Optimism is key
November 1, 2017
After school, freshman Matthew Dakon can be seen racing laps around the D Quad at speeds of up to six mph.
Dakon suffers from Duchenne muscular dystrophy (DMD) which is a disease that limits his mobility and causes difficulty walking, fatigue and muscle weakness.
“It makes me all around weaker because it’s a disease that slowly destroys my muscles,” Dakon said. “My major problems are that I can’t get up from falling on my own. I’m more prone to fall. I can’t lift heavy objects and I can’t walk long distances.”
Since Dakon was first diagnosed with muscular dystrophy when he was eight years old, he has learned to adapt to it.
“I can get around a lot faster because my wheelchair can get up to six mph,” Dakon said. “I also get more staff members helping me to get around through doors and other things.”
Although his dystrophy is a major factor in his life, Dakon said he also does what he can in his classes and keeps up with his work. According to Dakon, he is doing well in his classes.
“Everybody says that I’m really intelligent and because of that, I believe that I am and I take pride in that,” Dakon said.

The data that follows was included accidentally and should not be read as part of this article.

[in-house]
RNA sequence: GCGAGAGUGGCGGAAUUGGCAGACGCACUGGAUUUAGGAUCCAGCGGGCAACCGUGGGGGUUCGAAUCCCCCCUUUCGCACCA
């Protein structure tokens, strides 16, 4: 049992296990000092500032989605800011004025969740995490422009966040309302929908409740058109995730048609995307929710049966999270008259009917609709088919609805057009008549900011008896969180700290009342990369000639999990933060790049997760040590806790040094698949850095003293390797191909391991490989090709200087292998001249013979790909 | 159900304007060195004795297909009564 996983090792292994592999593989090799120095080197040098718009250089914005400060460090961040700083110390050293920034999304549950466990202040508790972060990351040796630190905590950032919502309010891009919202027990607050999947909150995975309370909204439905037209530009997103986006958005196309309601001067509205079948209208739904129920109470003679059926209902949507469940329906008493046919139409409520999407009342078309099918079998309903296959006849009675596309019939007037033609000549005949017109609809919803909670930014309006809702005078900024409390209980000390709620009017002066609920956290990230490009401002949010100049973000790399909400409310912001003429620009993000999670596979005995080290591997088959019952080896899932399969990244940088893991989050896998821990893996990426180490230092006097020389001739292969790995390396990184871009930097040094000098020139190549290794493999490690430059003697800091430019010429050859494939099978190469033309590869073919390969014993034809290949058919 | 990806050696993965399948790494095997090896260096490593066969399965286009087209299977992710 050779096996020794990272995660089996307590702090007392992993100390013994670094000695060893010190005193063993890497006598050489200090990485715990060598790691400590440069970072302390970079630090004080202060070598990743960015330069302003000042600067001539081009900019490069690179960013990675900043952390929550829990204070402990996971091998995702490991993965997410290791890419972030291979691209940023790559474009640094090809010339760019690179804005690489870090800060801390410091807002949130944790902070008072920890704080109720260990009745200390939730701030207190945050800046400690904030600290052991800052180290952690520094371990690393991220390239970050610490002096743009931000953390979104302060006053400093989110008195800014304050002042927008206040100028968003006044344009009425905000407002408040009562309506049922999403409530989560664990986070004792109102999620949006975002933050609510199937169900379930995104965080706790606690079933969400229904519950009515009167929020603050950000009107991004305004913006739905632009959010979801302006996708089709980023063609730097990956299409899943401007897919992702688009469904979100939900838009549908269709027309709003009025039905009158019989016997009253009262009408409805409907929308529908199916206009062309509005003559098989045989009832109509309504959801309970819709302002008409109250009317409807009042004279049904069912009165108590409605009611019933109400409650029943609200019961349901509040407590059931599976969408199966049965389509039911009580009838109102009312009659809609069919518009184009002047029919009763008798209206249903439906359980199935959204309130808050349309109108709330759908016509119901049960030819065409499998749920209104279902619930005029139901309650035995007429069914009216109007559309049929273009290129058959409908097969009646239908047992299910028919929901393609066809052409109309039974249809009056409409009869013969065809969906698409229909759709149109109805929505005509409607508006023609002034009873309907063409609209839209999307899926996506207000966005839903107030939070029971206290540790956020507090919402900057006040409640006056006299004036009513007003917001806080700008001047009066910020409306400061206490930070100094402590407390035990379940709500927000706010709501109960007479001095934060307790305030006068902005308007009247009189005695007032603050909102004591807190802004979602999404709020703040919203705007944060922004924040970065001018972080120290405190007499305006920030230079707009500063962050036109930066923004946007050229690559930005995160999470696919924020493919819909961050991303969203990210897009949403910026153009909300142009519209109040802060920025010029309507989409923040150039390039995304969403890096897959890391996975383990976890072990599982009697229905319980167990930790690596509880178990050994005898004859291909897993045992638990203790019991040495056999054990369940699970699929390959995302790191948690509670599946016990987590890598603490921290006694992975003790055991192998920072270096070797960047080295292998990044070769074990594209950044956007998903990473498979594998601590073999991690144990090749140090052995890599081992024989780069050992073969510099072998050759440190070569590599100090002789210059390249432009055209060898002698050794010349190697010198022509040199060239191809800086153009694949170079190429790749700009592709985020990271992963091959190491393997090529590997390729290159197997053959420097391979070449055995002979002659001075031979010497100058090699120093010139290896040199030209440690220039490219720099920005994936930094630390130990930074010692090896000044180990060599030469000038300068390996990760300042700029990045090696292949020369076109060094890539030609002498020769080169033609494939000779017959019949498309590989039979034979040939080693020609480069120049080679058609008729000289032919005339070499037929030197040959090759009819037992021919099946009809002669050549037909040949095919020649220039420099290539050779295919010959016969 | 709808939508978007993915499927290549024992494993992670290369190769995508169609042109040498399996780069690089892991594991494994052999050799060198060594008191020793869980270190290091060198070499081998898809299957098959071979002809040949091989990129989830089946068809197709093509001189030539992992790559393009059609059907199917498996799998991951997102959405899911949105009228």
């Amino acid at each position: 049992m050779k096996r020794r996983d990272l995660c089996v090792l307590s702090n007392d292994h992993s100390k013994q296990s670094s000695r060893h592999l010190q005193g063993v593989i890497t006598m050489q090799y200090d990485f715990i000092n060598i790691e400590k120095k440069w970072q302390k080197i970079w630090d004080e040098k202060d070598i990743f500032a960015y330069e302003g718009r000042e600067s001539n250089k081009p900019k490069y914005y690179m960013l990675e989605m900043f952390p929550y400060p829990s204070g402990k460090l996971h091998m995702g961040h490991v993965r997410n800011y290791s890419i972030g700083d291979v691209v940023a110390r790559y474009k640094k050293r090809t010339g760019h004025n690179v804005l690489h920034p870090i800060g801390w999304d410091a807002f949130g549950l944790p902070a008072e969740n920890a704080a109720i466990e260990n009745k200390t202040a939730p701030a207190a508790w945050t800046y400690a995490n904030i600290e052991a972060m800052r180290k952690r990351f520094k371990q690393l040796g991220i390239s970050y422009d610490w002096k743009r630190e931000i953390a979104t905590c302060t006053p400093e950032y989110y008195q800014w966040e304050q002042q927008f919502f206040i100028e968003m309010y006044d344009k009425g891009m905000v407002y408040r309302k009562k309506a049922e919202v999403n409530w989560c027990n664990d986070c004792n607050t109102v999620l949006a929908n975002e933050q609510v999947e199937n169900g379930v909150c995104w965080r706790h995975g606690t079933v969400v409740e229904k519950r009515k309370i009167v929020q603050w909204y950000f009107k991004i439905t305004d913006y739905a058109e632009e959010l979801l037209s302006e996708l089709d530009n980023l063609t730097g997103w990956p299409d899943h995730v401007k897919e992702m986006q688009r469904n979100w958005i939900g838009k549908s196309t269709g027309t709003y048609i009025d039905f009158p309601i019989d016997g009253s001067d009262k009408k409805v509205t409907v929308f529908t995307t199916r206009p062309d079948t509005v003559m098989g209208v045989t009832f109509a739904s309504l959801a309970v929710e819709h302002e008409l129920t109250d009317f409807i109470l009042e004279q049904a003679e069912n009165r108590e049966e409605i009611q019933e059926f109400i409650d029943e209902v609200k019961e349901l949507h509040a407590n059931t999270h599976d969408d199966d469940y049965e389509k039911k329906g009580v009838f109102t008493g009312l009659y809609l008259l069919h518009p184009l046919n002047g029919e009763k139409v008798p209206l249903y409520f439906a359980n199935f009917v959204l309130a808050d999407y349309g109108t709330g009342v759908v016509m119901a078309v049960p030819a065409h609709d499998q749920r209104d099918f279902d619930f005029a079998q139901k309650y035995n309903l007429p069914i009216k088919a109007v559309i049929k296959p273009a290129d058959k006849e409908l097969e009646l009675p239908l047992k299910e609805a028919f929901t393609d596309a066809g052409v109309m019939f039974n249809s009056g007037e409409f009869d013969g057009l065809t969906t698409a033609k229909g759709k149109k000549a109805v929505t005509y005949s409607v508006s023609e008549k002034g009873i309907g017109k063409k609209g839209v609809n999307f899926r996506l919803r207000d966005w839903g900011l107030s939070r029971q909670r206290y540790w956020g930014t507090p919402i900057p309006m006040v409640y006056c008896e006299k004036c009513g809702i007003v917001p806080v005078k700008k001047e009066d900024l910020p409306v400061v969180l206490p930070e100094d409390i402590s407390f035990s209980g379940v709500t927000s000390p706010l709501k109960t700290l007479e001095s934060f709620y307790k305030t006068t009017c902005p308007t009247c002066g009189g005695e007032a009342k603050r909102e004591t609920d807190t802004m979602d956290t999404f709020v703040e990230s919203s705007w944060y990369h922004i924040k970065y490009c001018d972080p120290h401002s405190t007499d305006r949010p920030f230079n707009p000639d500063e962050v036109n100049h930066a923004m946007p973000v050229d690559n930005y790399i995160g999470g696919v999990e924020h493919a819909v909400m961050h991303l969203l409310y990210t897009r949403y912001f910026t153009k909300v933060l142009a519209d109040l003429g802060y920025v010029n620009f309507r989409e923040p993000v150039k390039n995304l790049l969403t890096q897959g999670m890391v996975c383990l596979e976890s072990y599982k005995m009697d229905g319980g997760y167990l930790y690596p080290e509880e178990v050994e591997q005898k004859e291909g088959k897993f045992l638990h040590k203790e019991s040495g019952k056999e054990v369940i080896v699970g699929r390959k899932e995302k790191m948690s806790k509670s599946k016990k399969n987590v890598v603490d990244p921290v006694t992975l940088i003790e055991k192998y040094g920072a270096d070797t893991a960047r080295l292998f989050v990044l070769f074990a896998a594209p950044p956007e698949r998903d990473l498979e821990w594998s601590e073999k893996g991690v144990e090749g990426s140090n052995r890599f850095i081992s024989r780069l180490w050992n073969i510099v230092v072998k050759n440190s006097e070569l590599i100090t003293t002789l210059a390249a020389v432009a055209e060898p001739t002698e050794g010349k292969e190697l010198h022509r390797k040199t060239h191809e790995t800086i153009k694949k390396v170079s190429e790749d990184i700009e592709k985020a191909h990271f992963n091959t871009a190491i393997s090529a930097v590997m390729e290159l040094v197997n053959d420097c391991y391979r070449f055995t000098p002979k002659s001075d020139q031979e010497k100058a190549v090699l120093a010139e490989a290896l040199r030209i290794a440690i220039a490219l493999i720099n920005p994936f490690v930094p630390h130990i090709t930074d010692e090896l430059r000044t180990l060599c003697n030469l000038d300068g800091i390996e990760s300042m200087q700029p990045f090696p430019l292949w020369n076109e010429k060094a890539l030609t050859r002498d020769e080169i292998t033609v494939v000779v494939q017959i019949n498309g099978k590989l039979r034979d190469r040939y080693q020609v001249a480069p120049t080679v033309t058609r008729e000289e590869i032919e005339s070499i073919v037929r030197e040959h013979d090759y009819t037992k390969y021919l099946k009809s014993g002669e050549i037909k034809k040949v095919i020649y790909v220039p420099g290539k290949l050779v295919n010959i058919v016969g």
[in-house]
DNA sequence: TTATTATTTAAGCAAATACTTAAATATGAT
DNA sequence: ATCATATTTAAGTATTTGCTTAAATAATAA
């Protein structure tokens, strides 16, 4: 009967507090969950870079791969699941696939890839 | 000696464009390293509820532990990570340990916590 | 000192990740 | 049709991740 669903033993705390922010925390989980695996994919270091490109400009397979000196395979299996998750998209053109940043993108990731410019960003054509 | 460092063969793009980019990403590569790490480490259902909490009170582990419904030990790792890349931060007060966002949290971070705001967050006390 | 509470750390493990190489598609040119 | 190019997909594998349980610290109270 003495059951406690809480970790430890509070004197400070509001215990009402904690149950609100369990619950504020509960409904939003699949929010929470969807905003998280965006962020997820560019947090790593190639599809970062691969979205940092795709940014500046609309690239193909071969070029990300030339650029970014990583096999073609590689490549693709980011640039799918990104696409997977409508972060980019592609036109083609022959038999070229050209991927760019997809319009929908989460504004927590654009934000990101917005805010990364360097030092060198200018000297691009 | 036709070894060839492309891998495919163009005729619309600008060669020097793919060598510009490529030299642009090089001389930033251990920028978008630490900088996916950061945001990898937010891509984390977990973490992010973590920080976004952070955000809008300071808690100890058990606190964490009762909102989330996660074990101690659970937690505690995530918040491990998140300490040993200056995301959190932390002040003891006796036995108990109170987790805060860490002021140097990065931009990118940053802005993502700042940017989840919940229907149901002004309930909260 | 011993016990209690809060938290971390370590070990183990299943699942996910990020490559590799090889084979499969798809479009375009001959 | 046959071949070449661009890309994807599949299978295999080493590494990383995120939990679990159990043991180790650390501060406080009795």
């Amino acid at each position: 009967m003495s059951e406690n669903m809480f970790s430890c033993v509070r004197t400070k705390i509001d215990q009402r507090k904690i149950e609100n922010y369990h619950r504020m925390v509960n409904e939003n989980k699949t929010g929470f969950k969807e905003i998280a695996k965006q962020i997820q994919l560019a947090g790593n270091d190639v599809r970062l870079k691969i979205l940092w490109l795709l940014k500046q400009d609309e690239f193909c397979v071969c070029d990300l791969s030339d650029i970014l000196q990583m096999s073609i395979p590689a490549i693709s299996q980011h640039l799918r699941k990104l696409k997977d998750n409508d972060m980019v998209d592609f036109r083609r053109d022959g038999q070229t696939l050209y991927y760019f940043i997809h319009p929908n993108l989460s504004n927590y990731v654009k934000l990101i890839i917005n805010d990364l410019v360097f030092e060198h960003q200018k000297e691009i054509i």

Dakon has created an environment where he feels like he is accepted no matter what happens. He has many different ways to keep himself preoccupied and thinking of other things other than his muscular dystrophy.
“I’ve figured out ways to keep myself from going off,” Dakon said. “Life is fun with all of my weird friends and my passions. It feels great with the big loving family that I have.”
Although living with his muscular dystrophy can be a challenge, Dakon believes that if he does not focus on his disease then he will not feel overwhelmed.
“Emotionally, having Duchenne is upsetting. I want to be able to do what every normal kid can do but then again I could have it a lot worse off,” Dakon said. “Sometimes I feel like giving up because I feel like I’m not strong enough, but I usually just keep on keeping on.”